This article is about how to use strategic goals in balanced scorecards. It was prompted by a Strategy Manager, asking on LinkedIn how use a ‘strategic goal’ in a Norton & Kaplan Balanced Scorecard framework. In this article I explain how you do start with a strategic goal and how to use it to develop parts of your strategy map and balanced scorecard.
First a reaction to one of the respondents.
One respondent used a good deal of words explaining that the balanced scorecard approach does not use the phrase strategic goals, and so it was meaningless in the approach. That the Strategy Manager should use other language, more suited to the Norton & Kaplan approach. Of course, that is a silly answer – and quite wrong.
Just think for a moment. Most organisations have strategic goals. So, why would the Norton & Kaplan Balanced Scorecard not work on the basis they exist in organisations and use those strategic goals in their strategic balanced scorecards? Why would they force the organisation to change their strategic goals to something else in their balanced scorecards. It seems a bizarre approach to take. Remember, that quite often the language of an organisation is deeply embedded.
Clearly, that respondent was not thinking, or did not know what they were talking about. Having started many strategic balanced scorecards with the clients “Strategic goals” let me explain how you do use and start with them.
Of course you can use strategic goals in balanced scorecards
My clients often have 3 to 4 big strategic goals in their balanced scorecards and on their strategy maps. (There is nothing wrong with the phrase). The trick is to work out how these strategic goals cross the perspectives of the strategy map, and therefore manifest themselves in the scorecard itself.
One way is simply to start by treating these strategic goals as strategic themes (in strategy map and balanced scorecard language). Notice you do not change the name from a strategic goal. Rather, you simply use them in a richer way, as the basis for a strategic theme. The assumption is that these strategic goals must have some sort of ambition or driver for change. Moreover, the management team have thought through this cause and effect model.
So, inside that strategic theme (labelled with the strategic Goal) you would expect a set of linked objectives (financial, customer, process and learning and growth) with associated measures (KPIs). The linked set would tell the story of how that strategic goal will be achieved. What you are doing is unpacking the strategic goal to understand how the Executive team think this strategic goal will be achieved. Unpacking it using the cause and effect model of the core balanced scorecard approach.
Notice here I am talking about an approach that would make sense in a second, third or fourth generation balanced scorecard, which has clear drivers of change.
An example of a “strategic goal” in a strategy map or balanced scorecard
In the original questioner’s example, (which was about the strategic goal of lowering churn rates in a telecoms company) the story is very easy: Lowering customer churn requires a change to how you operate (process) and possibly your capabilities & skills and knowledge (L&G). This will change how customers see you (Customer perspective) and therefore improve your finances (in this case customer retention and acquisition costs). It’s a simple strategic themes that crosses the perspectives. For each perspective you develop the objectives and later work out the best way to measure it. Then make sure you have projects to implement any changes and someone owns the problem. Simple and easy.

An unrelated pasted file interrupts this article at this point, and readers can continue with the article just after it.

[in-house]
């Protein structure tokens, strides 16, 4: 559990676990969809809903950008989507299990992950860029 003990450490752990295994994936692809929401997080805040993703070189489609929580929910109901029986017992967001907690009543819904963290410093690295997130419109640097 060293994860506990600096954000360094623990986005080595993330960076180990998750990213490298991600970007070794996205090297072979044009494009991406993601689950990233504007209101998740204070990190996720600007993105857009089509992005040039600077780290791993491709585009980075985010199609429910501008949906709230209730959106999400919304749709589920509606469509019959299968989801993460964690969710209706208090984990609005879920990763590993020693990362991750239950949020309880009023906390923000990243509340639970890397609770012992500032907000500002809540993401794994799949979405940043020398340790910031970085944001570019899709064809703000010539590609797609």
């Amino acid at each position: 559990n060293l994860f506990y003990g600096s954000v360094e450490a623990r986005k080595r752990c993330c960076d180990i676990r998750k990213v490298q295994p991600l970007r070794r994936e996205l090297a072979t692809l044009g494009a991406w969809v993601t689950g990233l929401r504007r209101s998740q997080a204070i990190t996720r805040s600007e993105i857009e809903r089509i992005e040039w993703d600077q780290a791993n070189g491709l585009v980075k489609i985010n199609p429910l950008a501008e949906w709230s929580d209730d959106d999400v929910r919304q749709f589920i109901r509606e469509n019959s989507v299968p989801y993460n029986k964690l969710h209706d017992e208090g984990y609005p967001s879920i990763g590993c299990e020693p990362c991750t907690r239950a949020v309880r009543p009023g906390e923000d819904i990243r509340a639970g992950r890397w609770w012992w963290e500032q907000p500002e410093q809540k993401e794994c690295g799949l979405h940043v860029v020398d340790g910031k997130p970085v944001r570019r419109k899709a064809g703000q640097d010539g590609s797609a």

This is a perfectly valid aspect of your strategy (easily represented on your strategy map and scorecard). It is a straight forward strategic goal I have seen in many insurance, telecoms, and other service industries. Just work out what the “strategic goal” means in each perspective of the strategic balanced scorecard.
Obviously you don’t want 12 strategic goals like this or your strategy map will be 12 different strategic themes. However having a clear view of the few main strategic themes (or strategic goals) in important in any strategy exercise and important when the strategy is captured in your strategy map in a meaningful way.
Getting hung up on the balanced scorecard approach
The original answer a good example of someone getting hung up on the words and method (not methodology), without relating them to how the client thinks and what they want to achieve. Of course organisations use phrases like Strategic goals, ‘Critical success factors, Ambition or strategic objectives. A good consultant will help you make the alignment with what the client has in their head and the approach as captured in the strategy and strategy maps. Frankly you can call them all bananas, as long as people understand the same thing by them.
The original responder suggested the questioner attend a week-long course. Useful, but not necessary. Have a read of my book “Strategy Mapping for Learning Organizations‘ Norton wrote the foreword. It might be cheaper than a course. It provides a clear method and explains the underlying thinking and principles. It explains all this in various chapters.